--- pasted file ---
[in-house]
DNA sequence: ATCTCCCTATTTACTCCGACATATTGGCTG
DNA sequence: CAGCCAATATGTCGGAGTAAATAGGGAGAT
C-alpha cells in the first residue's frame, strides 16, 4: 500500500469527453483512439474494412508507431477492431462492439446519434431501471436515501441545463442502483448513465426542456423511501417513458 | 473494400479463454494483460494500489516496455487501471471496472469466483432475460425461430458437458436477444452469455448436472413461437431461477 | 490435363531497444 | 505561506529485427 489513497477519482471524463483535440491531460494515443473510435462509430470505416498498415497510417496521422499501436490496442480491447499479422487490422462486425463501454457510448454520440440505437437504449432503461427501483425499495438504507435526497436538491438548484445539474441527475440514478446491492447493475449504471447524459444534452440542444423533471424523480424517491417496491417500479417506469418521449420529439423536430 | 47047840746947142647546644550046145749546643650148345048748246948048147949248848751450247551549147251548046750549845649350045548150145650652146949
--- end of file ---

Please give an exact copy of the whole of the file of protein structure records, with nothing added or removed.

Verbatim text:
[in-house]
DNA sequence: ATCTCCCTATTTACTCCGACATATTGGCTG
DNA sequence: CAGCCAATATGTCGGAGTAAATAGGGAGAT
C-alpha cells in the first residue's frame, strides 16, 4: 500500500469527453483512439474494412508507431477492431462492439446519434431501471436515501441545463442502483448513465426542456423511501417513458 | 473494400479463454494483460494500489516496455487501471471496472469466483432475460425461430458437458436477444452469455448436472413461437431461477 | 490435363531497444 | 505561506529485427 489513497477519482471524463483535440491531460494515443473510435462509430470505416498498415497510417496521422499501436490496442480491447499479422487490422462486425463501454457510448454520440440505437437504449432503461427501483425499495438504507435526497436538491438548484445539474441527475440514478446491492447493475449504471447524459444534452440542444423533471424523480424517491417496491417500479417506469418521449420529439423536430 | 47047840746947142647546644550046145749546643650148345048748246948048147949248848751450247551549147251548046750549845649350045548150145650652146949